Cape Lisburne

13 Sep

September 11, 2019

Days at Sea: 282
Days Since Departure: 347

Noon Position: 69 06N  165 53W
Course(t)/Speed(kts): SSE 5
Wind(t/tws): ExS <10
Sea(t/ft): E 3
Sky/10ths Cover: Overcast 9 
Bar(mb): 1005+ and falling
On-deck Temp(f): 51
Cabin Temp(f): 68
Water Temp(f): 52
Relative Humidity(%): 53
Magnetic Variation: 9.3

Sail: Working jib and main, reaching to port

Noon-to-Noon Miles Made Good (nm): 153 (another 26 hour day so as to get ship time into the local zone.)
Miles since departure: 35,879

Miles to Nome: 332

I’ve swung in close to Cape Lisburne for the view. When passing here in 2014, cloud was low and Lisburne was a black hump to port, but even a partial sighting of high cliffs dropping vertically into the sea revealed this as the most massive land feature we’d seen since Greenland.* Today confirms that recollection of an impressive Cape.

The US Coast Pilot has this to say about Cape Lisburne, “[It] is a bare brown mountain 849 feet high [and] distinctively marked by … pinnacles and rocks near its summit, and its shore faces are very steep. The cliffs are rookeries, and during the summer months the sky is sometimes darkened by the flights of birds. The wind rushes down from the mountains in gusts of great violence and varying directions, and at such times passing vessels should stay well off the cape.” [USCP9, p. 454]

By dawn we had wind enough to sail; by 8am, the engine was off and Monte back in action. I repeat, my good friend Monte was at the tiller and for the first time since the sail across Lancaster Sounds. We felt like a ship again.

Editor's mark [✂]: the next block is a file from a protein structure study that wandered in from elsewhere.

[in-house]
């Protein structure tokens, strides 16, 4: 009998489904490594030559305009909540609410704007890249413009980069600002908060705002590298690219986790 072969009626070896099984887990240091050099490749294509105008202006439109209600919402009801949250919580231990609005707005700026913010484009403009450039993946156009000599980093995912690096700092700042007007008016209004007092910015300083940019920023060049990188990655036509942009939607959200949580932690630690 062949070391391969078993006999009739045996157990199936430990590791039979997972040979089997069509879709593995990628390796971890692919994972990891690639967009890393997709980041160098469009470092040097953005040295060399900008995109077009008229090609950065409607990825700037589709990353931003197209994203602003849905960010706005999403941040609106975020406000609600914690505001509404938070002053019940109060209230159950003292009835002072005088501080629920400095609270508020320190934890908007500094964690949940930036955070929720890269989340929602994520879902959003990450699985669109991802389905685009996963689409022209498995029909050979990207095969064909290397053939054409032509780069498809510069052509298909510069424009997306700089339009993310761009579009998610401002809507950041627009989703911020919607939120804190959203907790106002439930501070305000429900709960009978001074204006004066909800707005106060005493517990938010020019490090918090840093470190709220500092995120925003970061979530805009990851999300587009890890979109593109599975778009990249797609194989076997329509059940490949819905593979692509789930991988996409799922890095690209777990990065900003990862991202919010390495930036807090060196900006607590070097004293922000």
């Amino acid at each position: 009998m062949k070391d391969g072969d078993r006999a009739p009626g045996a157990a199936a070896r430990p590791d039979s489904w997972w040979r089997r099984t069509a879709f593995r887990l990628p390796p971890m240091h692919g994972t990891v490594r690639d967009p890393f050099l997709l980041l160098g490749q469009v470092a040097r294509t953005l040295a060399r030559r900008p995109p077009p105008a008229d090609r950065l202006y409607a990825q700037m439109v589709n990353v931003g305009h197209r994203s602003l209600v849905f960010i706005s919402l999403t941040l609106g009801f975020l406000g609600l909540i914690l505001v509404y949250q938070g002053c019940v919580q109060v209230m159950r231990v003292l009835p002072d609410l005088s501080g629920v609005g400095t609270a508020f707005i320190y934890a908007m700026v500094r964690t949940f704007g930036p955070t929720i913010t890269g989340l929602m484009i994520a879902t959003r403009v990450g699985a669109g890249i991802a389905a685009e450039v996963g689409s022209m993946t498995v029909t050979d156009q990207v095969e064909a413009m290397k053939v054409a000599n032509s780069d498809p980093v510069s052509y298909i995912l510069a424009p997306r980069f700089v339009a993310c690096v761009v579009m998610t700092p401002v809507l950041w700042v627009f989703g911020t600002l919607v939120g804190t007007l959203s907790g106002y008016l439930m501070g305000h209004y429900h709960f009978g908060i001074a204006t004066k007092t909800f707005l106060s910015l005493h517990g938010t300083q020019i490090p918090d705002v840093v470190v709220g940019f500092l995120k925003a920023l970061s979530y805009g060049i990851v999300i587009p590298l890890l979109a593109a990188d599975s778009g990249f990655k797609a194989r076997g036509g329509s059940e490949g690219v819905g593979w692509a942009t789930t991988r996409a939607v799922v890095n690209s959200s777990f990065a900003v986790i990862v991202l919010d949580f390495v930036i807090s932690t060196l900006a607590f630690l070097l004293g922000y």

I spent the morning on last chores in preparation for what will be big winds over the next two days.
-Transfer more fuel from jerries into tanks so as to get weight out of the bow.
-Move the dinghy from its lashing on deck and into the anchor locker.
-Rig the jib sheets for heavy weather.
-Cover windlass and lash anchor in place.
-Lock hatches and floorboards.
-Top off autopilot and engine fluids.
-Bathe.

That last line item is a habit that’s developed over time. No, it’s not that I wait for an imminent blow to get clean, but I’ve found it’s nice to be clean when the s***t hits the fan. 

I paid for my vista of Lisburne after noon when the wind died in its shadow. Engine back on. And now we plunge dive into a tall SE swell. No sail up at all; it was just beating itself to death. Thirty miles south are twenty-knot easterlies. But they re not for us. Not yet. 

*Alaska’s Brooks Range, spotted a few days ago, was hidden by cloud in 2014.

This article was syndicated from The Figure 8 Voyage

Comments

More from the AIM Marine Group